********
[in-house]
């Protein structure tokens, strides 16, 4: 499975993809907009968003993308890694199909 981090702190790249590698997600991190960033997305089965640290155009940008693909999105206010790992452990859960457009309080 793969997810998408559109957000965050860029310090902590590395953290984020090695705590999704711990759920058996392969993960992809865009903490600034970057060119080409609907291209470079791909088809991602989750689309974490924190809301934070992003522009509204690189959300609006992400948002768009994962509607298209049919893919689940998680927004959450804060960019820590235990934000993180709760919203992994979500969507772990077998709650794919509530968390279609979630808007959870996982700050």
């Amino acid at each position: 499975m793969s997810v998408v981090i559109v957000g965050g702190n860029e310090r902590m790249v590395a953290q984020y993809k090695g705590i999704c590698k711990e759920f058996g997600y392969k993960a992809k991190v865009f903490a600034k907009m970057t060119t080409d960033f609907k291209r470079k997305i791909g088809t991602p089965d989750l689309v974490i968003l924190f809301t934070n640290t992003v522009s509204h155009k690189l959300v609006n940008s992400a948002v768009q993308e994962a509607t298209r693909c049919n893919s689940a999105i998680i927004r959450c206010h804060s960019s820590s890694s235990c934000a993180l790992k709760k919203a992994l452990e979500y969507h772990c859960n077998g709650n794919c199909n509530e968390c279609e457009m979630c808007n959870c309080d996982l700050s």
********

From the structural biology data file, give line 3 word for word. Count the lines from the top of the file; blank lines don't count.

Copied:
């Amino acid at each position: 499975m793969s997810v998408v981090i559109v957000g965050g702190n860029e310090r902590m790249v590395a953290q984020y993809k090695g705590i999704c590698k711990e759920f058996g997600y392969k993960a992809k991190v865009f903490a600034k907009m970057t060119t080409d960033f609907k291209r470079k997305i791909g088809t991602p089965d989750l689309v974490i968003l924190f809301t934070n640290t992003v522009s509204h155009k690189l959300v609006n940008s992400a948002v768009q993308e994962a509607t298209r693909c049919n893919s689940a999105i998680i927004r959450c206010h804060s960019s820590s890694s235990c934000a993180l790992k709760k919203a992994l452990e979500y969507h772990c859960n077998g709650n794919c199909n509530e968390c279609e457009m979630c808007n959870c309080d996982l700050s």